Absolutely. The application to aspects of our own society are worth considering.
The article seemes a little self congratulatory to say the least. The structure of the article looks at any country/continent/threat to the United States and puts them in their lowly place. Wishfull thinking? Or hoping that stating something validates it. Underestimating should not be confused with undermining. The former might provide valerian effect but the latter is only fit for the uninformed. Will the U.S. ever acquire a worthy global partner it is willing to respect? Or will it retain acquaintences because it has few friends and needs as many as it can get? This article serves to bolster the insecurity that is inherent in the U.S. nationalist psyche, about it ever providing a belevolent influence in the world at large (apart from branded products and so-called popular culture -- i.e. pulp). This talk of international cultural dynamics is interesting but only from an American point of view it seems. America's greatest export (popular culture and way of life) is going the same way as England's greatest export (the English language). Soon, it will be used, changed and abused globally without regard for its creator's wishes and no amount of complaining or lawsuits will make a difference. American ideals will be adopted by the rest of the world but then they will be a part of a larger domain and outside and immune to American infuence. Believe this article if you wish, but it doesn't change a thing. Already, Europe is expanding rapidly, its population and wealth will soon exceed that of the U.S. Forget China, India, Japan and the Middle East. After centuries of war, Europe is uniting and on its way to becoming the dominant economic, cultural, military and creative power on the planet. Even more formidable is the forseeable alliance between Europe and Asia and North Africe, the co-called Eurasion block.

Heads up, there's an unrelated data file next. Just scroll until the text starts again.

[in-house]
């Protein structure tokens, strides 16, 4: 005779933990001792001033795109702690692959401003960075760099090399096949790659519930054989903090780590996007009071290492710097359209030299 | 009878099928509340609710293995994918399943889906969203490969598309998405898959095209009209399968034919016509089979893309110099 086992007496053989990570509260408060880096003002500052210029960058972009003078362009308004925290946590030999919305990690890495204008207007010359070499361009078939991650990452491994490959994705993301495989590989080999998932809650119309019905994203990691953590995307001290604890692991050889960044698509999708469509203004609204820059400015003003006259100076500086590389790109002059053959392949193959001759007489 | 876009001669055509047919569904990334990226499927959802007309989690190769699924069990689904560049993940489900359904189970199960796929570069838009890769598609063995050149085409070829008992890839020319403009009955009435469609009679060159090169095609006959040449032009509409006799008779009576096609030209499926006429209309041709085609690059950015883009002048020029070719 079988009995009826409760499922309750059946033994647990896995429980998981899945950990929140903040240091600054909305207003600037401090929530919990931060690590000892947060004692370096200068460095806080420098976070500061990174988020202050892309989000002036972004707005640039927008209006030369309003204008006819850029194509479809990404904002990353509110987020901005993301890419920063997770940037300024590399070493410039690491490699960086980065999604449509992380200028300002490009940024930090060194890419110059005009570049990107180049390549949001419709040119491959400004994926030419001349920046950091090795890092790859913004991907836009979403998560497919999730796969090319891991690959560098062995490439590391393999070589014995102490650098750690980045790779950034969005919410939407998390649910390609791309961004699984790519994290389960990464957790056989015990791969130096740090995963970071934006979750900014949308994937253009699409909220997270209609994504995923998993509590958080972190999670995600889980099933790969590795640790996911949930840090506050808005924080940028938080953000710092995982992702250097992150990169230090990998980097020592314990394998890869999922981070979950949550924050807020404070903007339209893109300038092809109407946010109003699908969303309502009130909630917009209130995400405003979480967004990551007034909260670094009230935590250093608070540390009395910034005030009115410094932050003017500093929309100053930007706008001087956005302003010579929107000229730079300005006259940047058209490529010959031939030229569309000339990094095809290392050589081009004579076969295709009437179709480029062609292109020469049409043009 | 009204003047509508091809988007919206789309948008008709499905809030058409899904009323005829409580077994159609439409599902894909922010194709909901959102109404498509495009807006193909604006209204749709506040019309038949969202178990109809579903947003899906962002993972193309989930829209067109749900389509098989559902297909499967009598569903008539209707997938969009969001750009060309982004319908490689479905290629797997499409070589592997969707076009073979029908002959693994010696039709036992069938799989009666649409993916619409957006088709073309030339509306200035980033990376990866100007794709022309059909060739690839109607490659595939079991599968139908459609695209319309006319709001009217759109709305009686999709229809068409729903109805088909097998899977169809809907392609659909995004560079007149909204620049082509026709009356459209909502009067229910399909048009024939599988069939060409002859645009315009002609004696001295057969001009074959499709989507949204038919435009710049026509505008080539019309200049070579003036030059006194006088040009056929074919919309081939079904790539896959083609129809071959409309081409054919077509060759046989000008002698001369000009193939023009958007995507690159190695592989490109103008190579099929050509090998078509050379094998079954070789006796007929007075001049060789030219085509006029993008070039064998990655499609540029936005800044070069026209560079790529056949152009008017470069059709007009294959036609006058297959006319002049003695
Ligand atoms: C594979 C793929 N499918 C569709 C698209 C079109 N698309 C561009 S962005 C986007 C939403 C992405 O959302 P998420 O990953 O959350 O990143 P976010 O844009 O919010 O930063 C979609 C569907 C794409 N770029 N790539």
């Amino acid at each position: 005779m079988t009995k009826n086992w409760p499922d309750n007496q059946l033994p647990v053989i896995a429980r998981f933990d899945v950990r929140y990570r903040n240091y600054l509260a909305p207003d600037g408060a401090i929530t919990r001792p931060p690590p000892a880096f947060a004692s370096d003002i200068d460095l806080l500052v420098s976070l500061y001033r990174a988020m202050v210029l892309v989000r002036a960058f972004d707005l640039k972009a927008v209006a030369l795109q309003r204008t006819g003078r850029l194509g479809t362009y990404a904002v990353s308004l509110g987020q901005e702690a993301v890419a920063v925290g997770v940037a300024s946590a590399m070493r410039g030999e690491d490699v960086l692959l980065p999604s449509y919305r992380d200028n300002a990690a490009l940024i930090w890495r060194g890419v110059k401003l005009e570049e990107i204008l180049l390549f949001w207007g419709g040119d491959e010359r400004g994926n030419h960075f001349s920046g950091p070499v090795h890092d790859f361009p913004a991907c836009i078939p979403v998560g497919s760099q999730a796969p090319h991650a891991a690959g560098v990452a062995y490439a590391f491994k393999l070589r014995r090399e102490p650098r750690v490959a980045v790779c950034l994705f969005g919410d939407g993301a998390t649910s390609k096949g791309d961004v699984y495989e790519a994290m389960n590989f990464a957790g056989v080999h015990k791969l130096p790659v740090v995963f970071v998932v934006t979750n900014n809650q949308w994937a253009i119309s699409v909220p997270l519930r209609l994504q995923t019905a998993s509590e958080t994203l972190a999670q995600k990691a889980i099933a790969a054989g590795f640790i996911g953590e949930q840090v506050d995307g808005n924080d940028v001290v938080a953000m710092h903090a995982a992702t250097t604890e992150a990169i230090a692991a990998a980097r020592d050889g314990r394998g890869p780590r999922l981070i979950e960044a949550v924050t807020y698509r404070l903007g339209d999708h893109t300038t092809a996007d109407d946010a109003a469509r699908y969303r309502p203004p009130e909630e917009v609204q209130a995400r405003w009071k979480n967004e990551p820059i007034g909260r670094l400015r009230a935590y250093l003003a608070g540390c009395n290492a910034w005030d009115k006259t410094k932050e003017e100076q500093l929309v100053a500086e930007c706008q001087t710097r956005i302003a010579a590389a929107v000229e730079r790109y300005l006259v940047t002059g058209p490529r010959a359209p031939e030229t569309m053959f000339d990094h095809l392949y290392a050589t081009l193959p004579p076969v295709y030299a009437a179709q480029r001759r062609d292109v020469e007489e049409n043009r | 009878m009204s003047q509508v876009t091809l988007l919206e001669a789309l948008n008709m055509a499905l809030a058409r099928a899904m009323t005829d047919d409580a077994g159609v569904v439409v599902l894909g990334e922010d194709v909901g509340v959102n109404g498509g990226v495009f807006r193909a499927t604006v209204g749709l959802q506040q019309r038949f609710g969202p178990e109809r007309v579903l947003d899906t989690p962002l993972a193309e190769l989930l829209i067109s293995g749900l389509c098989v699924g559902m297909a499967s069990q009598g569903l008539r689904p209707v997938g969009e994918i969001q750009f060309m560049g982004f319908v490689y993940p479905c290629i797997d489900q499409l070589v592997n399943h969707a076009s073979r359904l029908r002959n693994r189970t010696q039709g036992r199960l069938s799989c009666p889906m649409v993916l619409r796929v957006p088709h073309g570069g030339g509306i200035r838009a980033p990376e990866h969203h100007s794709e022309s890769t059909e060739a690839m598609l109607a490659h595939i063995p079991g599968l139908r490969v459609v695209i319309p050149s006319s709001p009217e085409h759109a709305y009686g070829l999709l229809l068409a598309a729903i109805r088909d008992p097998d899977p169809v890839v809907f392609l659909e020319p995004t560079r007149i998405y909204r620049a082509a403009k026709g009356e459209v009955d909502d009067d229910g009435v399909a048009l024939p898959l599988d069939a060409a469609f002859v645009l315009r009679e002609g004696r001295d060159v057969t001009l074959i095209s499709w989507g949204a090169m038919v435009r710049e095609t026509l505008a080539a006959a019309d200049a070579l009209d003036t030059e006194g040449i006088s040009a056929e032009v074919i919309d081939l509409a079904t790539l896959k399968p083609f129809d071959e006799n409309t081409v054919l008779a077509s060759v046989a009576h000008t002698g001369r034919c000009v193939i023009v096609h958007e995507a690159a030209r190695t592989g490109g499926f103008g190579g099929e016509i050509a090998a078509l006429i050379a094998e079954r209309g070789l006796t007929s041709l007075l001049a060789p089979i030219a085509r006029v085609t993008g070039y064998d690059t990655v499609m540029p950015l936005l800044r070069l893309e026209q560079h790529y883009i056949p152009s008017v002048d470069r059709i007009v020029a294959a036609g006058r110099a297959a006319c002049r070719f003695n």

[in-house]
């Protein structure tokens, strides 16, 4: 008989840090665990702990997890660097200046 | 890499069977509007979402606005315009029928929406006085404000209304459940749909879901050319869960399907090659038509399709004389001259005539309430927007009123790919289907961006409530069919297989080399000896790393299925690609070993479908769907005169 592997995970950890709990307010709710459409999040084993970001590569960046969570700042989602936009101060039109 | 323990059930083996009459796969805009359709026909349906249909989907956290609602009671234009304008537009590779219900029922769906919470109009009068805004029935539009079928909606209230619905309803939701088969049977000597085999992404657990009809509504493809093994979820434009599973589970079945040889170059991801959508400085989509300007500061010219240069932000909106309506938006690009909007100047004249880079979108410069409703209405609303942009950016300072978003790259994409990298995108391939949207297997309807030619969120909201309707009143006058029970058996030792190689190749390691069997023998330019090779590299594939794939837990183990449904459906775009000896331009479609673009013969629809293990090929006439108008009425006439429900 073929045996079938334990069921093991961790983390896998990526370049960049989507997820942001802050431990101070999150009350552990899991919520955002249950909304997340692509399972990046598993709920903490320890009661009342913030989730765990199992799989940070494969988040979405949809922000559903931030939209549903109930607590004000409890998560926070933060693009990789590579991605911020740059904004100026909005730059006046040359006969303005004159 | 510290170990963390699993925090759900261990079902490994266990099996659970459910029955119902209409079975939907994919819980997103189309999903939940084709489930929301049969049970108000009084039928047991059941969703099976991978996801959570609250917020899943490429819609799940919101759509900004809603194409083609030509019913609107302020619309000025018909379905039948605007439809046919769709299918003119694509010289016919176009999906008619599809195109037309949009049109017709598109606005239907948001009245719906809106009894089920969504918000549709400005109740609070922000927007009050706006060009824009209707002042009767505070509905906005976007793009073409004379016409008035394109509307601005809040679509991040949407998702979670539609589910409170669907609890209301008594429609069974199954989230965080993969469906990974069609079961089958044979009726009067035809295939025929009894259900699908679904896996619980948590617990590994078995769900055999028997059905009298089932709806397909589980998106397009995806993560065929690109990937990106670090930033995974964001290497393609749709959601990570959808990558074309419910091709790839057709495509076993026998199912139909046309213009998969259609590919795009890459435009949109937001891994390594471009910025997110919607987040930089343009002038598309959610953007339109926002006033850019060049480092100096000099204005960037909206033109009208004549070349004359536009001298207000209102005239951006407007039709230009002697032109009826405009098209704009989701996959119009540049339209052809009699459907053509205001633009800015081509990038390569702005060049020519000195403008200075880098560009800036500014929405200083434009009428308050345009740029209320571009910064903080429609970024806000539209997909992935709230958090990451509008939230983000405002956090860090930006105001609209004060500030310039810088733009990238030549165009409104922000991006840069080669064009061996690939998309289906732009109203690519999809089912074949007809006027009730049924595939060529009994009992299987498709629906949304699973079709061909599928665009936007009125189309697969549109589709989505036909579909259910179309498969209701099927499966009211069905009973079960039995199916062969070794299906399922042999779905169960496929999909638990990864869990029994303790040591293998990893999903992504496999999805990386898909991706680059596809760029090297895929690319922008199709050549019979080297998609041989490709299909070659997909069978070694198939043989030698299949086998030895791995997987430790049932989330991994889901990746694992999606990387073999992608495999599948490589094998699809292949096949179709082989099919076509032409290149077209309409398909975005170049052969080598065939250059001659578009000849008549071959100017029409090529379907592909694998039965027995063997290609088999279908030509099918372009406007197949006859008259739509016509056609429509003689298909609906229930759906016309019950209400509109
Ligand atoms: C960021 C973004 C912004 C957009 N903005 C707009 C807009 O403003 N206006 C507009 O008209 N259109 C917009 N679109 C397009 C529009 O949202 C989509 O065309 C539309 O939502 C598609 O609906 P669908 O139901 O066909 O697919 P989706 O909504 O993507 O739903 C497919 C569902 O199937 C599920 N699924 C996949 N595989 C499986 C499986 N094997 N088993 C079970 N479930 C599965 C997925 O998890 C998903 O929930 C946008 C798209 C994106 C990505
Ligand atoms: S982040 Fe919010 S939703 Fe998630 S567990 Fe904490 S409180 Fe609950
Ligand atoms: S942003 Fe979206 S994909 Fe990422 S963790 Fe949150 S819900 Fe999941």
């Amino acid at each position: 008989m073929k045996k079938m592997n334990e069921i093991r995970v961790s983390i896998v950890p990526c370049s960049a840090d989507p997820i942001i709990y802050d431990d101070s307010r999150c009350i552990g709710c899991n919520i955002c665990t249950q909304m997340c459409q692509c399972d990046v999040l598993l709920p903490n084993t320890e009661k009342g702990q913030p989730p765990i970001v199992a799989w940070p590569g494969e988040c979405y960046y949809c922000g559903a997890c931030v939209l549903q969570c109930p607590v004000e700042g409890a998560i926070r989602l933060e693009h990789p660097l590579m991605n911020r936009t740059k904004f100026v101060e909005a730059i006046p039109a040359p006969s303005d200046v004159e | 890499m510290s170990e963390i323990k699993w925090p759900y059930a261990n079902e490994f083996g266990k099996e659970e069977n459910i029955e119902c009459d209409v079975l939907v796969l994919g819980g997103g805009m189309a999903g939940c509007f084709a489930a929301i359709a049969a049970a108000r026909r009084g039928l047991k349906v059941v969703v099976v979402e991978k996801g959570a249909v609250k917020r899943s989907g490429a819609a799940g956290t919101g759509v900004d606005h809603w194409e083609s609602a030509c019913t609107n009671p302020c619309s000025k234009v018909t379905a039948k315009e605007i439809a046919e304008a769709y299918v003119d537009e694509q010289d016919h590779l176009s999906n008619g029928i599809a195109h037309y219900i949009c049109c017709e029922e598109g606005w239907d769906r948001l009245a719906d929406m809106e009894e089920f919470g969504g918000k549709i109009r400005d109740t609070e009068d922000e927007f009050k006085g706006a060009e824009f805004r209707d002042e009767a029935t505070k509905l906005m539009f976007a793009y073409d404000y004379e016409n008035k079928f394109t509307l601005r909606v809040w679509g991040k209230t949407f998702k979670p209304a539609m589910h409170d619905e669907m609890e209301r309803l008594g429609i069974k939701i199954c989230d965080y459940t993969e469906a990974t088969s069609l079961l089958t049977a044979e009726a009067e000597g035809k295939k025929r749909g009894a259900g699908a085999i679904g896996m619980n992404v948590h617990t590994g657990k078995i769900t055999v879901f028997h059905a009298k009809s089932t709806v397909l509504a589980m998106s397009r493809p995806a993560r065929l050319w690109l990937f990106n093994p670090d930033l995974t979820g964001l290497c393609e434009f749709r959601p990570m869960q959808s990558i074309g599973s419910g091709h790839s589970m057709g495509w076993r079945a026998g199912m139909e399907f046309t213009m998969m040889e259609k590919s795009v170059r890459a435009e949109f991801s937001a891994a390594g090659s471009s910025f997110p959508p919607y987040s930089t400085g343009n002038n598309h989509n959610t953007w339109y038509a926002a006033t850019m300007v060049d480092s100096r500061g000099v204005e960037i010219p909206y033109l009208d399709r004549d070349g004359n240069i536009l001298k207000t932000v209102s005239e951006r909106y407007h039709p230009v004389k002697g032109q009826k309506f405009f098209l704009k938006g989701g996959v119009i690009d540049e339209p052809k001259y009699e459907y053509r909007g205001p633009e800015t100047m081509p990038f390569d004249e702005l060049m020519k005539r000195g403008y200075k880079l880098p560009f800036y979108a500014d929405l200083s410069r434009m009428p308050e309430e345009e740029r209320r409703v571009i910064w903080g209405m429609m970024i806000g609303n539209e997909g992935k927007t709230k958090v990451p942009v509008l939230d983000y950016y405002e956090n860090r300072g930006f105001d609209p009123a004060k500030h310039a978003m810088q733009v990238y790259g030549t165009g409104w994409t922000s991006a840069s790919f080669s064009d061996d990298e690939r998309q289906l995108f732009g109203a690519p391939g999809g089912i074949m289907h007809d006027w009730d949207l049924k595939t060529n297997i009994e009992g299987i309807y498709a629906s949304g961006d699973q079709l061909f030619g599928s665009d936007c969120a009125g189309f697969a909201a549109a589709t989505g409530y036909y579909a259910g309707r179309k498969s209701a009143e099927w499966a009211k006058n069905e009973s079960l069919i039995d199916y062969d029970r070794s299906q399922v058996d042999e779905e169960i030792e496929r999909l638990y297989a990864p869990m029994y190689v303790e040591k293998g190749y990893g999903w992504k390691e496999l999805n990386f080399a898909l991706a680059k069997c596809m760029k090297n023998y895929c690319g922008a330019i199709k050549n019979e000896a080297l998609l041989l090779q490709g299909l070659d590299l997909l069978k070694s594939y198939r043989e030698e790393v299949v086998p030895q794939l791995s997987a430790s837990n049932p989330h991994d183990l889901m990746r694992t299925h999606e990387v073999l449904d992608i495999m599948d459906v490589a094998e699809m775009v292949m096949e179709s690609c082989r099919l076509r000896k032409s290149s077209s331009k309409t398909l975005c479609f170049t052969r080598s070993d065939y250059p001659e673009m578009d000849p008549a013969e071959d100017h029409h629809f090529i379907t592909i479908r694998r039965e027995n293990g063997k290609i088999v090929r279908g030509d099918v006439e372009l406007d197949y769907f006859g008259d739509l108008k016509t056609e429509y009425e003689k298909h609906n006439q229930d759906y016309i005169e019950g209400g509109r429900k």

Underestimate at peril!